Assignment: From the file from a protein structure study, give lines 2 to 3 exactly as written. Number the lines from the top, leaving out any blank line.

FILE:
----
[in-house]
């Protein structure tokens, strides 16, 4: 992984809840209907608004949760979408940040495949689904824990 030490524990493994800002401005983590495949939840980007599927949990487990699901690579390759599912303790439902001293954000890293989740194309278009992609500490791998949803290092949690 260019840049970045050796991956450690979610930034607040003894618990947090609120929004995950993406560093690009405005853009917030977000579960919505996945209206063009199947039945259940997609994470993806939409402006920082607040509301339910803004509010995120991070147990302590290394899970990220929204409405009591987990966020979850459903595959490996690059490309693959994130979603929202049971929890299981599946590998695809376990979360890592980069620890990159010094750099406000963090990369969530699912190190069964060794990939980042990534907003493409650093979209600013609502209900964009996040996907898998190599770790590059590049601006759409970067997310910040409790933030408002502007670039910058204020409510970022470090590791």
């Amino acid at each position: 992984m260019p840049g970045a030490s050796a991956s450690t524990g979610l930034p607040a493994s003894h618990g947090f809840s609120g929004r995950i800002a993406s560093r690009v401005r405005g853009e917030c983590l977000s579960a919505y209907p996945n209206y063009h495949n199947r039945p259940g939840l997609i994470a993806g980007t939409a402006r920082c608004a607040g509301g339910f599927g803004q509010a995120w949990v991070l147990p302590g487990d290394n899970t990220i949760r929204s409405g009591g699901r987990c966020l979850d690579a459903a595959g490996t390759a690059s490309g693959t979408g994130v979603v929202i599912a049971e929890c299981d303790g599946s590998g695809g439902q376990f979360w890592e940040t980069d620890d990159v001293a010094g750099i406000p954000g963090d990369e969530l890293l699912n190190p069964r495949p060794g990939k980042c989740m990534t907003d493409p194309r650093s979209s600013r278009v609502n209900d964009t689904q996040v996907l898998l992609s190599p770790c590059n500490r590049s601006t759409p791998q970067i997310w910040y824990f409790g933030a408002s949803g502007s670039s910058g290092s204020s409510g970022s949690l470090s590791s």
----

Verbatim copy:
């Protein structure tokens, strides 16, 4: 992984809840209907608004949760979408940040495949689904824990 030490524990493994800002401005983590495949939840980007599927949990487990699901690579390759599912303790439902001293954000890293989740194309278009992609500490791998949803290092949690 260019840049970045050796991956450690979610930034607040003894618990947090609120929004995950993406560093690009405005853009917030977000579960919505996945209206063009199947039945259940997609994470993806939409402006920082607040509301339910803004509010995120991070147990302590290394899970990220929204409405009591987990966020979850459903595959490996690059490309693959994130979603929202049971929890299981599946590998695809376990979360890592980069620890990159010094750099406000963090990369969530699912190190069964060794990939980042990534907003493409650093979209600013609502209900964009996040996907898998190599770790590059590049601006759409970067997310910040409790933030408002502007670039910058204020409510970022470090590791």
């Amino acid at each position: 992984m260019p840049g970045a030490s050796a991956s450690t524990g979610l930034p607040a493994s003894h618990g947090f809840s609120g929004r995950i800002a993406s560093r690009v401005r405005g853009e917030c983590l977000s579960a919505y209907p996945n209206y063009h495949n199947r039945p259940g939840l997609i994470a993806g980007t939409a402006r920082c608004a607040g509301g339910f599927g803004q509010a995120w949990v991070l147990p302590g487990d290394n899970t990220i949760r929204s409405g009591g699901r987990c966020l979850d690579a459903a595959g490996t390759a690059s490309g693959t979408g994130v979603v929202i599912a049971e929890c299981d303790g599946s590998g695809g439902q376990f979360w890592e940040t980069d620890d990159v001293a010094g750099i406000p954000g963090d990369e969530l890293l699912n190190p069964r495949p060794g990939k980042c989740m990534t907003d493409p194309r650093s979209s600013r278009v609502n209900d964009t689904q996040v996907l898998l992609s190599p770790c590059n500490r590049s601006t759409p791998q970067i997310w910040y824990f409790g933030a408002s949803g502007s670039s910058g290092s204020s409510g970022s949690l470090s590791s």